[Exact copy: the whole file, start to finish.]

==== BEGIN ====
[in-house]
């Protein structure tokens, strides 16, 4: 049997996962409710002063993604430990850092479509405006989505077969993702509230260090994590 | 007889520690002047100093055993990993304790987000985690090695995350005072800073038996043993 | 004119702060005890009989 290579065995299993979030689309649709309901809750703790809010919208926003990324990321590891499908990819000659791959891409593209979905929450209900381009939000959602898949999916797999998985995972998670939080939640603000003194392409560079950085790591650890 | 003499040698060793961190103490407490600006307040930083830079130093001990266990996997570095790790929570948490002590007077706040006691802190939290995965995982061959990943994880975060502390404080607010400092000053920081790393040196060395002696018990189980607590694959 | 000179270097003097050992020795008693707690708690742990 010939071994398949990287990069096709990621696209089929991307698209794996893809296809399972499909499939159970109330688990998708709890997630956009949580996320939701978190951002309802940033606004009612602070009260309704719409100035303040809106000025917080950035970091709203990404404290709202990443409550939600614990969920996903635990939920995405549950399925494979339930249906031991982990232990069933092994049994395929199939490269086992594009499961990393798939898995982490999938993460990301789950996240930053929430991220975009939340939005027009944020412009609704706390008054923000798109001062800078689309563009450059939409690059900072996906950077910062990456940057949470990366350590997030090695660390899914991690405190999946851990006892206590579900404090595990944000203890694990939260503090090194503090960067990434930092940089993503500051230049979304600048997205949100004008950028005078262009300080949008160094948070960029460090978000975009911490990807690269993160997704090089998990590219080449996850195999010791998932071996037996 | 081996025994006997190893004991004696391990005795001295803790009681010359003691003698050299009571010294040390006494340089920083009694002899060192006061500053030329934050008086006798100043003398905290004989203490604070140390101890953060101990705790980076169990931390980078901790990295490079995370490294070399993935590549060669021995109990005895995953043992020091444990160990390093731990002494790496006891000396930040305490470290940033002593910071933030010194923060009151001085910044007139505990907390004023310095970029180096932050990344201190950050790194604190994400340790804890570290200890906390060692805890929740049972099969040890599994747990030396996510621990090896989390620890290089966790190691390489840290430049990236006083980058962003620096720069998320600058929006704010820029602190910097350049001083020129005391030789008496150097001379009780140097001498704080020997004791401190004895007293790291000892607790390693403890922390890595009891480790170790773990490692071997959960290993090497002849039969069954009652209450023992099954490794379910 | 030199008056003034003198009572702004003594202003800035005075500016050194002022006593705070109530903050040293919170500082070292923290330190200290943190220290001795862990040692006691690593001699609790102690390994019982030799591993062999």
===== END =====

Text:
[in-house]
């Protein structure tokens, strides 16, 4: 049997996962409710002063993604430990850092479509405006989505077969993702509230260090994590 | 007889520690002047100093055993990993304790987000985690090695995350005072800073038996043993 | 004119702060005890009989 290579065995299993979030689309649709309901809750703790809010919208926003990324990321590891499908990819000659791959891409593209979905929450209900381009939000959602898949999916797999998985995972998670939080939640603000003194392409560079950085790591650890 | 003499040698060793961190103490407490600006307040930083830079130093001990266990996997570095790790929570948490002590007077706040006691802190939290995965995982061959990943994880975060502390404080607010400092000053920081790393040196060395002696018990189980607590694959 | 000179270097003097050992020795008693707690708690742990 010939071994398949990287990069096709990621696209089929991307698209794996893809296809399972499909499939159970109330688990998708709890997630956009949580996320939701978190951002309802940033606004009612602070009260309704719409100035303040809106000025917080950035970091709203990404404290709202990443409550939600614990969920996903635990939920995405549950399925494979339930249906031991982990232990069933092994049994395929199939490269086992594009499961990393798939898995982490999938993460990301789950996240930053929430991220975009939340939005027009944020412009609704706390008054923000798109001062800078689309563009450059939409690059900072996906950077910062990456940057949470990366350590997030090695660390899914991690405190999946851990006892206590579900404090595990944000203890694990939260503090090194503090960067990434930092940089993503500051230049979304600048997205949100004008950028005078262009300080949008160094948070960029460090978000975009911490990807690269993160997704090089998990590219080449996850195999010791998932071996037996 | 081996025994006997190893004991004696391990005795001295803790009681010359003691003698050299009571010294040390006494340089920083009694002899060192006061500053030329934050008086006798100043003398905290004989203490604070140390101890953060101990705790980076169990931390980078901790990295490079995370490294070399993935590549060669021995109990005895995953043992020091444990160990390093731990002494790496006891000396930040305490470290940033002593910071933030010194923060009151001085910044007139505990907390004023310095970029180096932050990344201190950050790194604190994400340790804890570290200890906390060692805890929740049972099969040890599994747990030396996510621990090896989390620890290089966790190691390489840290430049990236006083980058962003620096720069998320600058929006704010820029602190910097350049001083020129005391030789008496150097001379009780140097001498704080020997004791401190004895007293790291000892607790390693403890922390890595009891480790170790773990490692071997959960290993090497002849039969069954009652209450023992099954490794379910 | 030199008056003034003198009572702004003594202003800035005075500016050194002022006593705070109530903050040293919170500082070292923290330190200290943190220290001795862990040692006691690593001699609790102690390994019982030799591993062999």